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UnMarketing: Stop Marketing. Start Engaging. Hardcover – September 7, 2010

4.6 out of 5 stars 68 customer reviews

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Editorial Reviews

Amazon.com Review

From one of the leading experts in viral and social marketing-market your business effectively to today's customers

For generations, marketing has been hypocritical. We've been taught to market to others in ways we hate being marketed to (cold-calling, flyers, ads, etc.). So why do we still keep trying the same stale marketing moves?

UnMarketing shows you how to unlearn the old ways and consistently attract and engage the right customers. You'll stop just pushing out your message and praying that it sticks somewhere. Potential and current customers want to be listened to, validated, and have a platform to be heard-especially online. With UnMarketing, you'll create such a relationship with your customers, and make yourself the logical choice for their needs.

  • Shows how to create a mindset and systems to roll out a new, 21st century marketing approach
  • Marketing expert Scott Stratten focuses on a Pull & Stay method (pulling your market towards you and staying/engaging with them, leading them to naturally choose you for their needs) rather than Push & Pray
  • Redefines marketing as all points of engagement between a company and its customers, not just a single boxed-in activity

Traditional marketing methods are leading to diminishing returns and disaffected customers. The answer? Stop marketing, start UnMarketing!

Seven Deadly Social Media Sins to Avoid
Amazon-exclusive content from author Scott Stratten

The thing that makes me shake my head the most in the world of social media is the fact that we try to over-complicate it. Although the tools may be new and virtual, nothing has changed.

People do business first with those they like, know and trust. Social media is as simple as looking at it as a networking event without the need to drive there or the chance of getting cornered by the "creepy guy with scotch." It's about connection and conversation. Even if you don't believe that, it's a heck of a listening tool to see what your target marketing/customers/competitors are talking about. If I offered you a tool 10 years ago that allowed you to do what social media does today, you would have paid $20,000 a month to access it and today it’s free.

So just try to avoid these seven deadly social media sins, and you'll do just fine:

Gluttony
Everyone wants a truckload of followers, a mass-amount of Facebook fans, and a LinkedIn rolodex of thousands. But, especially if you're just starting out, trying to be everything everywhere at once will only dilute your presence and not allow for any momentum. Pick one social media platform and live there first. Build up your presence. Once you get comfortable and feel you have a good audience, then expand to a second one.

Sloth
Checking your Twitter account once a month won't cut it. Trying to have presence on Facebook without being present is a surefire way of having your page taken over by spammers. If you're going to jump into the social media pool, you need to have consistent presence. If you only can commit five hours a week to it, it's better to spend it 45 minutes every day than 5 hours once a week. If it takes you longer to reply to a tweet than it would to mail a letter, you're doing it wrong.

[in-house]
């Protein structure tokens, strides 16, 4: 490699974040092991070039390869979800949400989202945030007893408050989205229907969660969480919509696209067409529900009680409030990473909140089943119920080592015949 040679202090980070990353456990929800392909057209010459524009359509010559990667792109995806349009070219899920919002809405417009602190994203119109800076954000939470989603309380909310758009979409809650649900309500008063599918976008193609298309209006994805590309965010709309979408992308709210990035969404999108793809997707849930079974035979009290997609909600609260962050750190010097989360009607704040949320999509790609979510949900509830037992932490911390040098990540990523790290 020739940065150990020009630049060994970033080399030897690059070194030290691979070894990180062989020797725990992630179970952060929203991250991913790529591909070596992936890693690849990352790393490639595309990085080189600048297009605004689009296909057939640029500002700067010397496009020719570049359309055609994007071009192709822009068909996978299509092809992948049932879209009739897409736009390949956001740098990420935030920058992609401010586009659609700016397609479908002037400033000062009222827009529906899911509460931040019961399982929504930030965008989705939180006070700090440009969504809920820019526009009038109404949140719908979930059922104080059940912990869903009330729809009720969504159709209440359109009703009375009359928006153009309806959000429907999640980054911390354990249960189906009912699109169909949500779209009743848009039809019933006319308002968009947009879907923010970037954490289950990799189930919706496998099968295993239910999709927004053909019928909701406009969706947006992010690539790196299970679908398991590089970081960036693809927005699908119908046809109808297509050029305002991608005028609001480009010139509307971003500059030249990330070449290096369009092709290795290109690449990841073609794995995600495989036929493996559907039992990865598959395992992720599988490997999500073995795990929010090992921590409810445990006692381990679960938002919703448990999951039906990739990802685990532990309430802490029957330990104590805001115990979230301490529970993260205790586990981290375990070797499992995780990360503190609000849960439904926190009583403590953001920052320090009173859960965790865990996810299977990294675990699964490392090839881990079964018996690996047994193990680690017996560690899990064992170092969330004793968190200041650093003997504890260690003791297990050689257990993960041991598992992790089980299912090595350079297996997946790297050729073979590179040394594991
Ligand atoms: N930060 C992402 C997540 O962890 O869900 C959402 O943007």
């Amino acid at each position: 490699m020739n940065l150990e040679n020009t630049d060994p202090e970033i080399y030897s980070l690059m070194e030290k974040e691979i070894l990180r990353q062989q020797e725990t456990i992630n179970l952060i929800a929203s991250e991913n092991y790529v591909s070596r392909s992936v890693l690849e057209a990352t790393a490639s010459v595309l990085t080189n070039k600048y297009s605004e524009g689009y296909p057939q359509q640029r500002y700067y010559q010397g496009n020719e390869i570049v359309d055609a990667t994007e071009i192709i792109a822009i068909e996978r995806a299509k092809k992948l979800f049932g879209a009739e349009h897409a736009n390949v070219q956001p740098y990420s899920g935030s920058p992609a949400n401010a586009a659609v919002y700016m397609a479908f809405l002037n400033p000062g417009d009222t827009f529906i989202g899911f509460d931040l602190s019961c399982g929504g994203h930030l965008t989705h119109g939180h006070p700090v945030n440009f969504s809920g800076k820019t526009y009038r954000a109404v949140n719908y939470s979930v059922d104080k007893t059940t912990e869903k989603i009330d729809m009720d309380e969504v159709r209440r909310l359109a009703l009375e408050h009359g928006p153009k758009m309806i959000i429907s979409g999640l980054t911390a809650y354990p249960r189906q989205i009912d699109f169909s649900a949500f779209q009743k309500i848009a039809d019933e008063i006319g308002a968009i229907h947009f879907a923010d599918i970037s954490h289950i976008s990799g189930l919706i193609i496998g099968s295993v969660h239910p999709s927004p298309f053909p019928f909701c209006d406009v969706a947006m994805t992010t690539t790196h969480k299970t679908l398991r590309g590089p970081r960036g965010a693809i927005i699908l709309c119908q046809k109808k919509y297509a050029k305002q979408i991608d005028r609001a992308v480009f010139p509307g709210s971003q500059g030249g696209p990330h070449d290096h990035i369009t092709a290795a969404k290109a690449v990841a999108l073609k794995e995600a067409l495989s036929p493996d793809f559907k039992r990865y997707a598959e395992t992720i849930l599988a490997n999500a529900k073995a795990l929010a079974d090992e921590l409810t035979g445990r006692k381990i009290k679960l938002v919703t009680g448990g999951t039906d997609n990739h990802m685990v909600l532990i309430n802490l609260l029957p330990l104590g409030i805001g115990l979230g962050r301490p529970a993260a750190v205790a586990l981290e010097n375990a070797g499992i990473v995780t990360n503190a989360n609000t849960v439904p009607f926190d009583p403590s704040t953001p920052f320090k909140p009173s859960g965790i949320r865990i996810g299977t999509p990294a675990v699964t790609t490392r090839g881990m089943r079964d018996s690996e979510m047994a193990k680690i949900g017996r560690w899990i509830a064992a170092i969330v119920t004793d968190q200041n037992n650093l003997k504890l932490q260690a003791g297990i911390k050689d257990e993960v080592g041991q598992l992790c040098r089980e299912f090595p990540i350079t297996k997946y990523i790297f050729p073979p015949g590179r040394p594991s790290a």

Greed
Social media isn't a new medium to try to push ineffective old marketing messages. It truly is a different world. People are there to build relationships, not buy your stuff (initially). Setting up an automated Twitter program to tweet for you and automatically add followers is a great way to say to people "We don't actually care what you're saying, just buy from us." It would be like sending a mannequin to a networking event with your company logo on it. Yeah, creepy.

Wrath
One of the nice things about social media is its casual, conversational nature. The problem is sometimes people let their guard down and remove their filter. Never say anything in social media that you don't want to see on a billboard with your name, logo, face, and phone number attached, with your client/boss/mother driving by. Google never forgets and social media updates are indexed rather quickly. This has nothing to do with "free speech" but more "what do I want my brand to be associated with."

Lust
I know last weekend in Vegas was "the bomb" because you made out with a "hottie" and you were "so drunk" you threw up in your shoes, but I'm not sure we all need to know that. And inviting me to your Facebook group on how to tone my buns is flattering and all, but remember to try and be professional, at least when it comes to a topic like this. Being human is awesome, being perverted isn't.

Envy
Looking at Lady GaGa having millions of Twitter followers is not going to help your self-esteem when you only have 40. Don't compare your fans/followers/connections count to other organizations. You don't know how engaged they are with them (the more important trait) and you don't know how they got to that number. Focus on creating quality connections, make great content, and your audience will grow organically.

Pride
There is nothing wrong with being proud of your upcoming teleseminar that may be a disguise for a pitch fest. There is something wrong when you post the notice about it on my Facebook wall, my company wall, and send it as a direct message. It's social media spam and it needs to stop. Even worse is tagging people just so they'll think it's about them and they will come look, or inviting your entire Facebook network to your event in San Jose tomorrow night when most live so far away, they would never come. Take a little bit of time and target event invites.

Review

“(INSERT NAME HERE) has written a game changer for (INSERT INDUSTRY HERE). Drop everything and read this book!”—Famous author who hasn’t read this book

“This author has paid $8,000 to be part of my ‘bestselling author program’ and he gets a testimonial as part of his fee. This is it.”—Bestselling author who has written a testimonial for every biz book out there